Source: (2014) Dissertation. Degree of Doctor of Philosophy Public Policy and Administration.Walden University.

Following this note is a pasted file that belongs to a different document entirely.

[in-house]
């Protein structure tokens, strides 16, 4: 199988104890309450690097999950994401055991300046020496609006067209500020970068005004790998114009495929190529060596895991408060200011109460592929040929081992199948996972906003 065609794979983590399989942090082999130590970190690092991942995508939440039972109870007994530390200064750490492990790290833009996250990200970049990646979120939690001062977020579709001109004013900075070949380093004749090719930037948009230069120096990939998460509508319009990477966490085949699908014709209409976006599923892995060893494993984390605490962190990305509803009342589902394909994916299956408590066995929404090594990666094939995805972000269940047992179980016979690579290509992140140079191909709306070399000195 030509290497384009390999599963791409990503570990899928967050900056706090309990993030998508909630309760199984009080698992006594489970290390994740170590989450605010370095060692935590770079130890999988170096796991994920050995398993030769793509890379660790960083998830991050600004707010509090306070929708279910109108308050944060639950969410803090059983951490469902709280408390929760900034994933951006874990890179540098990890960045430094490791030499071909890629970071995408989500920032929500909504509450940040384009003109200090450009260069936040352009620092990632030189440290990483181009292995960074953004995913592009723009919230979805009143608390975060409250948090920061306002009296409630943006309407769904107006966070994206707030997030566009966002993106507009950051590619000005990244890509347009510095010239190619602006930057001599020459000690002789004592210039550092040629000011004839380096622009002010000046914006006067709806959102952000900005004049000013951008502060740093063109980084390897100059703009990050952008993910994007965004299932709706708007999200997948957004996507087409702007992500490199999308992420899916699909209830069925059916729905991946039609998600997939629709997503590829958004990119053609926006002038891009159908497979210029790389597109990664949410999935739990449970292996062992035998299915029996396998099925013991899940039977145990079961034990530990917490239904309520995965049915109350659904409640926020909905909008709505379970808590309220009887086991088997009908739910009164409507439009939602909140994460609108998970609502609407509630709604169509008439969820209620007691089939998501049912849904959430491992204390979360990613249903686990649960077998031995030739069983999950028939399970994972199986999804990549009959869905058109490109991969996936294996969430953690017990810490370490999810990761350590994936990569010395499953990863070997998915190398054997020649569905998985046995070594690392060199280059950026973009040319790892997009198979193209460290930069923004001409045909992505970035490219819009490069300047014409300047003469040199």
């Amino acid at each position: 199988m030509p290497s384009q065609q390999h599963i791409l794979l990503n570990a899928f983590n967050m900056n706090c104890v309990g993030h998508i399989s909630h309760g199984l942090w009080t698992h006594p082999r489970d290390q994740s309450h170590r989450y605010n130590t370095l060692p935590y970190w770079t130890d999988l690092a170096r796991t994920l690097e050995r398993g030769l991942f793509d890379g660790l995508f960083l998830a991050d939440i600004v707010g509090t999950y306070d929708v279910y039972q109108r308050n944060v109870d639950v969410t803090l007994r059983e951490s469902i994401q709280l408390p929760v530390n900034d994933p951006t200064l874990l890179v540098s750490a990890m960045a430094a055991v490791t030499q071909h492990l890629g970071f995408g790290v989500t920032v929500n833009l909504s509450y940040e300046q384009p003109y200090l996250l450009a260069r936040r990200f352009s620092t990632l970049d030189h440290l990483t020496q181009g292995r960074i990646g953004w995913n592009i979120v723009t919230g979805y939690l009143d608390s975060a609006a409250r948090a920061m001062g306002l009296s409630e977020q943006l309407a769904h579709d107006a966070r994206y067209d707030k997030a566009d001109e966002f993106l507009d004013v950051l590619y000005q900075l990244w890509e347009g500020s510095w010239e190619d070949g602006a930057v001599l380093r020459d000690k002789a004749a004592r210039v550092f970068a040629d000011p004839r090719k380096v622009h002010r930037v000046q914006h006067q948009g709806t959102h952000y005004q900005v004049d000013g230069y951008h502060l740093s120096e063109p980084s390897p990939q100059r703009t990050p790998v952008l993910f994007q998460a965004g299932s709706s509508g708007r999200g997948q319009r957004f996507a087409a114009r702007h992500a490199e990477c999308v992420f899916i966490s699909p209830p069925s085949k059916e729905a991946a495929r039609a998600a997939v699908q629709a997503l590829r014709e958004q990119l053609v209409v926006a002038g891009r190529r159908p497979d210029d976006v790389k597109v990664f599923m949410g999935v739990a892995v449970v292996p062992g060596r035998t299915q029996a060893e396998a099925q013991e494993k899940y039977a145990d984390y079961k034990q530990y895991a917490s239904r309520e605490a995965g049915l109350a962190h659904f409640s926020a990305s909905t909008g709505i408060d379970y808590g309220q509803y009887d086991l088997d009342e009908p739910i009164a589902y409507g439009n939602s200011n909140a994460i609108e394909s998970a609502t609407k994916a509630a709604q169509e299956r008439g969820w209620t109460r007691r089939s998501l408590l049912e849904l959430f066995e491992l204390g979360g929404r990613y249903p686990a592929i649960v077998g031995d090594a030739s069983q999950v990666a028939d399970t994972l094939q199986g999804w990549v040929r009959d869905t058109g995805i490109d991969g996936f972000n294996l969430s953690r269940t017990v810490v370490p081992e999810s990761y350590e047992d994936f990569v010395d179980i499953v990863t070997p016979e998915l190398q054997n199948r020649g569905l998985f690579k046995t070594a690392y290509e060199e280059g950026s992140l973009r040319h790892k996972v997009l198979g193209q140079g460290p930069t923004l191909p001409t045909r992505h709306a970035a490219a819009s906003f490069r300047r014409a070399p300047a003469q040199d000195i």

Juvenile delinquency continues to be a major social problem in the United States. One of the more salient problems with the juvenile justice system in the United States is its staggering incarceration rate, which poses a significant problem for youth exposed to the juvenile justice system, and the community as a whole. The purpose of this qualitative case study was to understand the perspective of the program facilitators about the effectiveness of the restorative justice program in reducing recidivism for African American males aged 12 to 17 in Baltimore City’s urban community. This study relied upon restorative justice theory as conceptualized by Braithwaite as the theoretical framework. Using intrinsic case study design, data were collected from 7 restorative justice facilitators, who participated in face-to-face interviews using semistructured, open-ended questions. Miles and Huberman's qualitative content analysis was used to analyze the data and to record emerging themes and patterns. The key finding of this study indicates that facilitators believe restorative justice results in a reduction of the recidivism rate specifically through the conferencing program when Braithwaite’s reintegrative shaming is incorporated into the process. According to the program facilitators, the conferencing program is effective in reducing juvenile recidivism as it promotes transparency and openness to all stakeholders through being very clear and upfront on all levels with the juveniles, parents, and volunteers. As such, there are implications for positive social change by involving all the stakeholders—family, community, policy makers, and juvenile justice practitioners—that may result in reduced incidences of juvenile offending, thereby promoting safer communities. (author's abstract)